Eventually I moved on to other creative pursuits (in my case, this involved memorizing the lyrics to Sondheim musicals—but I digress). I didn’t return to knitting until I had kids of my own, when I happened to fall in with a few other young moms who were practiced knitters. I finished a few little sweaters and stuffed toys, but my more ambitious projects always took me so long to execute that the baby had inevitably outgrown the clothes by the time I finished making them. To this day I have a plastic bin in the closet that contains a two-thirds completed swing coat in a gorgeous blue yarn, sized for a three year old. (The three year old for whom it was intended recently turned seventeen, just to put this in perspective.)
Knitting requires some presence of mind, but not a huge amount, unless you’re negotiating a particularly complicated bit of a pattern. Unfortunately, it requires the use of both hands, which means one cannot write novels at a computer keyboard and knit at the same time. This is my excuse for letting my knitting skills go dormant once more. Someday I hope to get back to it. When I do, I resolve to make items only for people who are not changing sizes faster than I can keep up.
As for the Swanburnism above: yes, an idle mind can knit a sweater, but idle hands don’t knit anything, no matter how much mental energy you expend. I think that’s the point of the saying: there’s no use in applying vast amounts of concentration, planning or worry to a task unless one is also willing to pick up the needles, so to speak, and get to work. Or, to put it a different way, in a fight between thinking and doing, doing wins every time.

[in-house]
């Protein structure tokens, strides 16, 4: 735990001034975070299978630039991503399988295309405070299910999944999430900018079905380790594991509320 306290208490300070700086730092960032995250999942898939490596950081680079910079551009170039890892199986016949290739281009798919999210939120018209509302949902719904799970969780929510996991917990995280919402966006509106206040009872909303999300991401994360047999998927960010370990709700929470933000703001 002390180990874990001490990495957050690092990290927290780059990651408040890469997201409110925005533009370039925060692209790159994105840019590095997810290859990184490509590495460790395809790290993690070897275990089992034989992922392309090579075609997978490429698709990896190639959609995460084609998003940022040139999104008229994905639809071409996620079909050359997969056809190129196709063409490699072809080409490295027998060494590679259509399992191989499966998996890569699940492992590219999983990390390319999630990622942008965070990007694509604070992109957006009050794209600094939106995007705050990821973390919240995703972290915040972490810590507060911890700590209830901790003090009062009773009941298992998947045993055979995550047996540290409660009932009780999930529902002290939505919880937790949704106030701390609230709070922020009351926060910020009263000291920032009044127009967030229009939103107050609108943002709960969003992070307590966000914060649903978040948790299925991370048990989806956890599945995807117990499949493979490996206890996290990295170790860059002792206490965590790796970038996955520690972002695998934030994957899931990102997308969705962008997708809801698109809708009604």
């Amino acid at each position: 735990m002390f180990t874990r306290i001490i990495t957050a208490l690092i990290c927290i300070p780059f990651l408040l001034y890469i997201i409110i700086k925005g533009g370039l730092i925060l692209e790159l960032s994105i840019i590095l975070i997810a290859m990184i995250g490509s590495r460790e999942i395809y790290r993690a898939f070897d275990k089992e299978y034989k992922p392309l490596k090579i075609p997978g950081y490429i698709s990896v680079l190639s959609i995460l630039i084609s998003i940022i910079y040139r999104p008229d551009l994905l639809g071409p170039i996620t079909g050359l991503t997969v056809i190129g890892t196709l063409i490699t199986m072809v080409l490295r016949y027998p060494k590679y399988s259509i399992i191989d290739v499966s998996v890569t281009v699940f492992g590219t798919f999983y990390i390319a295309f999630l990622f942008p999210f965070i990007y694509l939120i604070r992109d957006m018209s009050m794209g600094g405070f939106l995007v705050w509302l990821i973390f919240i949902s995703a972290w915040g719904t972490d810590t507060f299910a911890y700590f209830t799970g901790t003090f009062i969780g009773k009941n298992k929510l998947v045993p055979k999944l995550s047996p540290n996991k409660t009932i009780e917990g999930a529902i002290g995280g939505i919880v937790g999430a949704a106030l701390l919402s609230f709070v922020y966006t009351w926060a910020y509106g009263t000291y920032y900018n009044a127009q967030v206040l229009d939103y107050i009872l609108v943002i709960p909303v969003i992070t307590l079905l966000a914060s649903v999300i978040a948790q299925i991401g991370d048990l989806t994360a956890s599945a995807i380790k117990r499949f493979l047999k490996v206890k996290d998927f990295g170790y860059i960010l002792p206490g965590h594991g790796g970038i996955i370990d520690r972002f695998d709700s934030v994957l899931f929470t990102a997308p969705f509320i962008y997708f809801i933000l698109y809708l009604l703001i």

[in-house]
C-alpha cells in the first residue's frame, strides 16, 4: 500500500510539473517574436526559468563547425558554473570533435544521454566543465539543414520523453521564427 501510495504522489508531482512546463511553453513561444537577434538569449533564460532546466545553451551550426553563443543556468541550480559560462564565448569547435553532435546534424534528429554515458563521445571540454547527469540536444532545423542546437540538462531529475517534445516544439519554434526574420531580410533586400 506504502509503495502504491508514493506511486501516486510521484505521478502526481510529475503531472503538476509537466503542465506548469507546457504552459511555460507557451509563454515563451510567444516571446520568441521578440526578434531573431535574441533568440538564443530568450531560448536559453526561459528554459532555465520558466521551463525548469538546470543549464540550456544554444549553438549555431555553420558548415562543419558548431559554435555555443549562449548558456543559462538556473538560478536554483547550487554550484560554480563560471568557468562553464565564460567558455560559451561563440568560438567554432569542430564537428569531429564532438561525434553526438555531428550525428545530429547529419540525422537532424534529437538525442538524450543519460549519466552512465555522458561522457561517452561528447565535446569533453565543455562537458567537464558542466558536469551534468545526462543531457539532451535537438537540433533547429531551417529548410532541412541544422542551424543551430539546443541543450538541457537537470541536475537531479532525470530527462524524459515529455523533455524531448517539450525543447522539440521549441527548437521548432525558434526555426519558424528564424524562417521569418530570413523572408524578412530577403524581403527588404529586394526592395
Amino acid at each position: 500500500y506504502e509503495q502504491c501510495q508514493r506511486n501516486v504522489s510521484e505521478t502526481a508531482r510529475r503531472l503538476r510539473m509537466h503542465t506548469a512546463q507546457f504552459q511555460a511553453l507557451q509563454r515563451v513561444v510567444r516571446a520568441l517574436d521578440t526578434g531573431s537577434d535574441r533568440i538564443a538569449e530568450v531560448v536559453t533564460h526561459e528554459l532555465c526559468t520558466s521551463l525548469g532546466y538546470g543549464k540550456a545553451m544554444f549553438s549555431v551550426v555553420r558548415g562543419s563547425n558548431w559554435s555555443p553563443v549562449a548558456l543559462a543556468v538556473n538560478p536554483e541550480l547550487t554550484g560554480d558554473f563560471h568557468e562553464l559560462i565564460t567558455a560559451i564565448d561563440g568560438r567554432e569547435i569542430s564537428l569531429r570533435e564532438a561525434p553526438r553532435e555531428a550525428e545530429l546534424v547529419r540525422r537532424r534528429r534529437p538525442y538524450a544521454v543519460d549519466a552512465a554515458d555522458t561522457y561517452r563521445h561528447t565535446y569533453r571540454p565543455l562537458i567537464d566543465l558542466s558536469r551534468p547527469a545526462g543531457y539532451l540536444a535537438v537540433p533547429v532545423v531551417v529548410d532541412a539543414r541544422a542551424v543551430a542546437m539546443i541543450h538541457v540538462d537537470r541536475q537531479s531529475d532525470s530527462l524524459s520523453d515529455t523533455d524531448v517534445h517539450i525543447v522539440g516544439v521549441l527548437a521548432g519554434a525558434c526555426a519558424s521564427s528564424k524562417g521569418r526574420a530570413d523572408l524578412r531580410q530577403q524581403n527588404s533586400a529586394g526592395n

It reminds me a bit of the aspiring writers I occasionally meet who worry feverishly about how to get published, and should they get an MFA or is it a waste of money, and what’s the best way to find an agent, and is YA still “hot” or is everyone writing middle grade now?—but they don’t roll up their sleeves to figure out how to write a shapely sentence, or construct a plot, or bother to read excellent fiction on a regular (dare I suggest, daily?) basis. Agatha Swanburne would no doubt say: Enough! Take out your needles and yarn and get to work. One stitch at a time is all it takes. If the knitter takes care of the rows, the sweater will take care of itself.
So which one are you? A brow-knitter, or a sweater-knitter?
(The Incorrigible blog tour continues on April 4th at www.thebookmonsters.com.)
Maryrose Wood is the author of The Incorrigible Children of Ashton Place series for middle-grade readers. You can find her online at www.maryrosewood.com, and on Twitter at @Maryrose_Wood.
About The Unseen Guest:
"Of especially naughty children it is sometimes said, "They must have been raised by wolves."
The Incorrigible children actually were.
Since returning from London, the three Incorrigible children and their plucky governess, Miss Penelope Lumley, have been exceedingly busy. When Lord Fredrick's long-absent mother arrives with the noted explorer Admiral Faucet, gruesome secrets tumble out of the Ashton family tree. And when the admiral's prized racing ostrich gets loose in the forest, it will take all the Incorrigibles' skills to find her. But once back in the wild, will the children forget about books and poetry and go back to their howling, wolfish ways?"